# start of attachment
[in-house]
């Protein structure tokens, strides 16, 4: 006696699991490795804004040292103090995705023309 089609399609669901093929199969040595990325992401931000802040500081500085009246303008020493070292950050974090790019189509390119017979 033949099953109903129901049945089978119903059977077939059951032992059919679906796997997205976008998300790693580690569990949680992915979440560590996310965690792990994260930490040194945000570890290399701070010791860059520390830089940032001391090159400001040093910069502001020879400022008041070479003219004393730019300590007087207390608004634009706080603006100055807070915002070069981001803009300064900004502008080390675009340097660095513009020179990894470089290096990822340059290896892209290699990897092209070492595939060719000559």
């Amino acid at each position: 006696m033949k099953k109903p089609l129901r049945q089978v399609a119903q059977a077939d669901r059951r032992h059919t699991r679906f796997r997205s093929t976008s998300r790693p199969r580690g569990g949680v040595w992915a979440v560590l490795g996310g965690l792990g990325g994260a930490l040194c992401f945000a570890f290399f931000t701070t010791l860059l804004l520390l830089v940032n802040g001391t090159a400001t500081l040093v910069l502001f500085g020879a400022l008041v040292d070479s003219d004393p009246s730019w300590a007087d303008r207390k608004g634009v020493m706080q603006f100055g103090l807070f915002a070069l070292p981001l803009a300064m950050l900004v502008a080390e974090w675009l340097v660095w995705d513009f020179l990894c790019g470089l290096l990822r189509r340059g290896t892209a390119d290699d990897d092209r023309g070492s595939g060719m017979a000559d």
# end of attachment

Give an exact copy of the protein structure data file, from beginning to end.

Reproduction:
[in-house]
């Protein structure tokens, strides 16, 4: 006696699991490795804004040292103090995705023309 089609399609669901093929199969040595990325992401931000802040500081500085009246303008020493070292950050974090790019189509390119017979 033949099953109903129901049945089978119903059977077939059951032992059919679906796997997205976008998300790693580690569990949680992915979440560590996310965690792990994260930490040194945000570890290399701070010791860059520390830089940032001391090159400001040093910069502001020879400022008041070479003219004393730019300590007087207390608004634009706080603006100055807070915002070069981001803009300064900004502008080390675009340097660095513009020179990894470089290096990822340059290896892209290699990897092209070492595939060719000559």
């Amino acid at each position: 006696m033949k099953k109903p089609l129901r049945q089978v399609a119903q059977a077939d669901r059951r032992h059919t699991r679906f796997r997205s093929t976008s998300r790693p199969r580690g569990g949680v040595w992915a979440v560590l490795g996310g965690l792990g990325g994260a930490l040194c992401f945000a570890f290399f931000t701070t010791l860059l804004l520390l830089v940032n802040g001391t090159a400001t500081l040093v910069l502001f500085g020879a400022l008041v040292d070479s003219d004393p009246s730019w300590a007087d303008r207390k608004g634009v020493m706080q603006f100055g103090l807070f915002a070069l070292p981001l803009a300064m950050l900004v502008a080390e974090w675009l340097v660095w995705d513009f020179l990894c790019g470089l290096l990822r189509r340059g290896t892209a390119d290699d990897d092209r023309g070492s595939g060719m017979a000559d």